Subodh Chandra Sengupta
Born27 June 1903
Died3 December 1998
Years active1929–1998
Known forShakesperean literature
Parent(s)Hemchandra Sengupta (Father)
Mrinalini Debi (Mother)
AwardsPadma Bhushan

Subodh Chandra Sengupta (27 June 1903 – 3 December 1998) was an Indian scholar, academic and critic of English literature,[1] known for his scholarship on Shakespearean works.[2] His books on William Shakespeare, which included Aspects of Shakespearian Tragedy,[3] Shakespearian Comedy[4] and Shakespeare's Historical Plays[5] are critically acclaimed for scholarship and academic rigor.[6] He was a professor in the Department of English Language and Literature at Presidency College (now Presidency University), Calcutta, and after retirement from Presidency College, became Professor of English Language and Literature at Jadavpur University, Calcutta,[7] as well as a professor of English literature at Ramakrishna Mission Residential College, Narendrapur, an autonomous college in Greater Calcutta under the University of Calcutta.[8] The Government of India awarded him the third highest civilian honour of the Padma Bhushan, in 1983, for his contributions to literature and education.[9]


Subodh Chandra Sengupta was born in 1903 in Dhaka, in the Bengal Province of British India (present-day Bangladesh)[10] and did his college studies at Presidency College, Calcutta during 1924-26 where he had the opportunity to learn under such academics as Harendra Coomar Mookerjee, Prafulla Chandra Ghosh and Srikumar Banerjee.[11] After securing his MA in 1927, he continued his doctoral studies with Premchand Roychand scholarship during which time he started his career as a faculty member at the Presidency College, Calcutta. He served the institution from 1929 till 1960, barring two interludes from 1933 to 1935 and from 1942 to 1946.[12] In between, he secured his PhD in 1934 and also taught at Ramakrishna Mission Residential College for a while.[8]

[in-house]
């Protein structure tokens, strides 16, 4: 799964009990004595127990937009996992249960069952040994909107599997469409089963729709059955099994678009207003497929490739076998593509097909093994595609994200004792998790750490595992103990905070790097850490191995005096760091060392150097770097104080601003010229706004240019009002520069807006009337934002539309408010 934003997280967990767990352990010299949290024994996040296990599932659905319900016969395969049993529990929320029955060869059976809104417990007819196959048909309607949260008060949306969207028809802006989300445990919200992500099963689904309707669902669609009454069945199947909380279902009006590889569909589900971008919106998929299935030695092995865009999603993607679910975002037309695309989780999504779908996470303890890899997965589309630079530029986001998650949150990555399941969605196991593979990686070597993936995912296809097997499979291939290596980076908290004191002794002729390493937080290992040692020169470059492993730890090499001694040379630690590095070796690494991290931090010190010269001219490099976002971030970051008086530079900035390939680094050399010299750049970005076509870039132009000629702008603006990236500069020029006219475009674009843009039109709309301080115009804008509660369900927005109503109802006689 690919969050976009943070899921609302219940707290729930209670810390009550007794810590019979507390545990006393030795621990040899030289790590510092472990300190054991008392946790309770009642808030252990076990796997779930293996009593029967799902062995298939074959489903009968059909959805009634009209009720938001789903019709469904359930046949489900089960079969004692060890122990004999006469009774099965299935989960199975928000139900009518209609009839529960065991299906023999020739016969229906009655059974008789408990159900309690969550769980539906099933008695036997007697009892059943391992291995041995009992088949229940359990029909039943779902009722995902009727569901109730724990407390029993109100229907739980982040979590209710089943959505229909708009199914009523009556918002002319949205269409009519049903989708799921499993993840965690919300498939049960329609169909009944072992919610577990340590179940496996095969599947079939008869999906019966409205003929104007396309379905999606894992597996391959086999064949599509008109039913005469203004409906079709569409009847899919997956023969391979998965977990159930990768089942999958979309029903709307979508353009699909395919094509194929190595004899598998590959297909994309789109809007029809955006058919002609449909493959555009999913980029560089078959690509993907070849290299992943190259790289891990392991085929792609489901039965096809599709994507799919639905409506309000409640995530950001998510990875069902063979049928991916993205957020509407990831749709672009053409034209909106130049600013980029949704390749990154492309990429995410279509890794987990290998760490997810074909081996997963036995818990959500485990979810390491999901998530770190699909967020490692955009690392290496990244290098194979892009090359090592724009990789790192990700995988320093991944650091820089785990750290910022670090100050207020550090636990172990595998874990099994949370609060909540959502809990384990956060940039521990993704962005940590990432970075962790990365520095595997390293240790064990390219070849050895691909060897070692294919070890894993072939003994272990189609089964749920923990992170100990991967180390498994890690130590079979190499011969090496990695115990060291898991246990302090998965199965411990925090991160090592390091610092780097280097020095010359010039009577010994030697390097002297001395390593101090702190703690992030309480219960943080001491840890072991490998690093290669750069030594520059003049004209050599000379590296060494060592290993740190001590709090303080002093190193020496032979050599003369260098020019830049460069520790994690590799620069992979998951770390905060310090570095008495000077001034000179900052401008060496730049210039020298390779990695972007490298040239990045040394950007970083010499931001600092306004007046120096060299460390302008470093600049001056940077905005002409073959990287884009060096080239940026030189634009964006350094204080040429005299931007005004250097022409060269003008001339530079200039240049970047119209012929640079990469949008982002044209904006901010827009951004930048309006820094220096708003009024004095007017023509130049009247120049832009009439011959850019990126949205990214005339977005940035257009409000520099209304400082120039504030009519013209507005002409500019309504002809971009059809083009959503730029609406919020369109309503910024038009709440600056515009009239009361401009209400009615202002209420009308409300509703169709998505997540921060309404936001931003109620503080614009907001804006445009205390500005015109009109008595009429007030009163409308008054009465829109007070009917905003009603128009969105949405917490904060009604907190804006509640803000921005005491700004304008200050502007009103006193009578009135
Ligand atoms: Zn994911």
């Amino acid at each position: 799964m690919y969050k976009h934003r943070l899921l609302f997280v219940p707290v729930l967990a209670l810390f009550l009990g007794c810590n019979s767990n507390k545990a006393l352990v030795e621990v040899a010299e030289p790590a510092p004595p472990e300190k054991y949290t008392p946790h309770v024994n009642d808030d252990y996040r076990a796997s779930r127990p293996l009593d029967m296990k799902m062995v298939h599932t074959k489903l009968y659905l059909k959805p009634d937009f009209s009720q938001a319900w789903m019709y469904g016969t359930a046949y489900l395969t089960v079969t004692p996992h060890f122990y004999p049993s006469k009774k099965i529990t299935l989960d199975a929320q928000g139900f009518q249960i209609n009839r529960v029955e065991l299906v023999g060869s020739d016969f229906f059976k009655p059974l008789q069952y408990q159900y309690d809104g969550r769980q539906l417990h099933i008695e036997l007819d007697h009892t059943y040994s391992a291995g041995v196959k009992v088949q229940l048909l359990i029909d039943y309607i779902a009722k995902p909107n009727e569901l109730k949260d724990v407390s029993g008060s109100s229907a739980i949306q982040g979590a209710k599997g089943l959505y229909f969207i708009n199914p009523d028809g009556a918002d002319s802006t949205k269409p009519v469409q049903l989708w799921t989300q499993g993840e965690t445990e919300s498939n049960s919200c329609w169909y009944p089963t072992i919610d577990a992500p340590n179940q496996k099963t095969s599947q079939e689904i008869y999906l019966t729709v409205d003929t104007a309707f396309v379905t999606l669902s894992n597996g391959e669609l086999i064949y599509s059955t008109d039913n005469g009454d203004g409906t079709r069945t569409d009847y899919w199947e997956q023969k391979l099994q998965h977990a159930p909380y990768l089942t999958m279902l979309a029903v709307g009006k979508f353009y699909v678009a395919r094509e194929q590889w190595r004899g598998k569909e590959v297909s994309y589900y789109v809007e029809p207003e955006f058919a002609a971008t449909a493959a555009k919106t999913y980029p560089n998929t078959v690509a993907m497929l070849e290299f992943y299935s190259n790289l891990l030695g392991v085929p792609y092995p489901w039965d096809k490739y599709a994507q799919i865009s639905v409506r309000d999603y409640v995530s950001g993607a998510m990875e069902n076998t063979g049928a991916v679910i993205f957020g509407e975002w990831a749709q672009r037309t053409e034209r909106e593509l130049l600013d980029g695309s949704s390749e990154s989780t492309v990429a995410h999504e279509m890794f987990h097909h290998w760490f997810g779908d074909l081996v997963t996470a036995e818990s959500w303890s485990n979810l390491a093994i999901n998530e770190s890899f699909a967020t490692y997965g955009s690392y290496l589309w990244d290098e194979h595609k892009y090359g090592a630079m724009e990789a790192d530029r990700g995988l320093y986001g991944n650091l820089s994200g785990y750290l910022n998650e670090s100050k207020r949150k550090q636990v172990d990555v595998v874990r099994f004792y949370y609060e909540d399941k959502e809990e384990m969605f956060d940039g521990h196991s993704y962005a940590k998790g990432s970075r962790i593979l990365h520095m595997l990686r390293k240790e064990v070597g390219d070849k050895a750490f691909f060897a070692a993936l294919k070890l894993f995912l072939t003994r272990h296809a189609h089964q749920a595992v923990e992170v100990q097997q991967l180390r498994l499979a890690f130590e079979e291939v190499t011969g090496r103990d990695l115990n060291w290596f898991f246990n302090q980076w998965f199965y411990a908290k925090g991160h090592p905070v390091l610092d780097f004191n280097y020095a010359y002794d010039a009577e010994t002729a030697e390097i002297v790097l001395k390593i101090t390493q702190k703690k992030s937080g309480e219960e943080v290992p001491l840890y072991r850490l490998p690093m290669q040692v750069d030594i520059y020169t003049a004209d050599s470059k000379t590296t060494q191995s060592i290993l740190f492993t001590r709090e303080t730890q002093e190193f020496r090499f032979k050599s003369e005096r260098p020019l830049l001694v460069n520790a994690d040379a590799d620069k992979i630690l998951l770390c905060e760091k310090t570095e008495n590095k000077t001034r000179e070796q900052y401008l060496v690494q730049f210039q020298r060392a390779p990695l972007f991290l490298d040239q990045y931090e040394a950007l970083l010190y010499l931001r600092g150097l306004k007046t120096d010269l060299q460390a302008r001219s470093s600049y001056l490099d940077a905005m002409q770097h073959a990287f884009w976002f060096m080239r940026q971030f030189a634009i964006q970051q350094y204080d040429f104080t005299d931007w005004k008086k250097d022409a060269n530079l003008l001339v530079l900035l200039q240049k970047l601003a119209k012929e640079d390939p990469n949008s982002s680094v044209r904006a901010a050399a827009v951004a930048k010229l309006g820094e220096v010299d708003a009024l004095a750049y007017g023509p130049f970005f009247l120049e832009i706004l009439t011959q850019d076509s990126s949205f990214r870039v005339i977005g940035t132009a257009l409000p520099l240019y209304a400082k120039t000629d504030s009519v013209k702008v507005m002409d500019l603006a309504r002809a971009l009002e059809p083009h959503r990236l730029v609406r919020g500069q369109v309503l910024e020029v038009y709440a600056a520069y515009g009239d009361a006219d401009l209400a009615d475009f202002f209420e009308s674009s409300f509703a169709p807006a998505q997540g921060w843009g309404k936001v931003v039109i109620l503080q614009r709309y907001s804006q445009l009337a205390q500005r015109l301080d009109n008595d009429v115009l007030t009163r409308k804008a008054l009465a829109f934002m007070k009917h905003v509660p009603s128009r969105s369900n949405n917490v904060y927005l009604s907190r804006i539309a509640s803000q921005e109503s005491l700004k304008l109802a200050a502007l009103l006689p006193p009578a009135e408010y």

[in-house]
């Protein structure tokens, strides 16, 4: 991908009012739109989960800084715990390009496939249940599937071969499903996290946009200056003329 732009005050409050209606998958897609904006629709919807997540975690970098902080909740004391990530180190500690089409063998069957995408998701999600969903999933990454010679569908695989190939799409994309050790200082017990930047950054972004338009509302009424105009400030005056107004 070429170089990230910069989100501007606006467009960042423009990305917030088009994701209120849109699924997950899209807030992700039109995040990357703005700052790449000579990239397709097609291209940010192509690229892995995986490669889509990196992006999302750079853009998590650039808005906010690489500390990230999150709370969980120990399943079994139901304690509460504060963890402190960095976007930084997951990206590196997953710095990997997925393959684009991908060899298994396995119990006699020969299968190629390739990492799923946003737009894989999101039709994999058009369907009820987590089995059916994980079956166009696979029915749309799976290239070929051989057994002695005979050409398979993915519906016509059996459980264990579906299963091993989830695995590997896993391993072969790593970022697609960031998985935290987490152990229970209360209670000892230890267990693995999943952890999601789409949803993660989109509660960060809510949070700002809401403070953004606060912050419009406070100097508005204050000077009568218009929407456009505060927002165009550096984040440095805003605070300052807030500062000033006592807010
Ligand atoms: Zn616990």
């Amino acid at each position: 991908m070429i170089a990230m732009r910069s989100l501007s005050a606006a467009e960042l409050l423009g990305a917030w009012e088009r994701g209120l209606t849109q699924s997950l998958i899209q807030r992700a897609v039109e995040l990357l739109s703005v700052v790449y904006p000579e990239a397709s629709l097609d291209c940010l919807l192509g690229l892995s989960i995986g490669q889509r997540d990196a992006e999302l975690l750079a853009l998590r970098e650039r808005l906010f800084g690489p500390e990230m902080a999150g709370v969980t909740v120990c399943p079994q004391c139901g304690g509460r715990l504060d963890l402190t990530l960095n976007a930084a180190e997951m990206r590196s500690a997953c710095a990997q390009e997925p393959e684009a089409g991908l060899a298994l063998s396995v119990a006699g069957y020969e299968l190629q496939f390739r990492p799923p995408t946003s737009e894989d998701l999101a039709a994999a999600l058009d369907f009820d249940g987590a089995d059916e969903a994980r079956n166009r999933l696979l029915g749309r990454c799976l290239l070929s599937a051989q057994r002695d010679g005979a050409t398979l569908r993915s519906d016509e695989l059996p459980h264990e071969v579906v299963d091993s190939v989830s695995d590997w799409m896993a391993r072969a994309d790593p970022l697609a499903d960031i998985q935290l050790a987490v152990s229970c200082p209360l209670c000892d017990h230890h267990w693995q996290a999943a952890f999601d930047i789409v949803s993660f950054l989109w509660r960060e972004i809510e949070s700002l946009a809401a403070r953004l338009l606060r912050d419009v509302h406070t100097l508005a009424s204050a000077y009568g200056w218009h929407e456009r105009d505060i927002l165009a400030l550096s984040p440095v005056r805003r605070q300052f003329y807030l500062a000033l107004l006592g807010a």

Sengupta published five books on Shakespeare, The whirlgig of Time: The problem of Duration in Shakespeare's Plays (1961),[13] A Shakespeare Manual (1977),[14] Aspects of Shakespearian Tragedy (1972), Shakespearean Comedy (1950), and Shakespeare's Historical Plays (1964), which are known to be reference texts on the English playwright. He also wrote on other literary figures such as George Bernard Shaw (The Art of Bernard Shaw[15]), Rabindranath Tagore (The Great Sentinel: A Study of Rabindranath Tagore[16]), Saratchandra Chatterjee (Saratchandra: Man and Artist[17]) and Bankimchandra Chatterjee (Bankimchandra Chatterjee[18]). His other major works included two original books, Towards a Theory of Imagination, a philosophical treatise,[19] India Wrests Freedom, a historical interpretation of Indian freedom movement,[20] and two translations, Dhvanyaloka, a commentary on aesthetics by Anandavardhana translated into Bengali by Sengupta,[21] and Mahatma Gandhi, As I Saw Him, a critical account of the life of Mohandas KaramChand Gandhi written by Prafulla Chandra Ghosh and translated by Sengupta.[22] He also assisted in the publication of a dictionary, Samsad Bengali-English Dictionary[23] and edited the annual publications of Presidency College Alumni Association.[24]

Sengupta, who was honored by the Government of India with the civilian award of the Padma Bhushan in 1983,[9] died in 1998, at the age of 95.[25] Several writers have recorded their indebtedness to Sengupta in their works.[26][27] The story of his life has been documented in a work, Professor Subodh Chandra Sen Gupta: Scholar Extraordinary,[28] published by the foundation bearing his name.[29]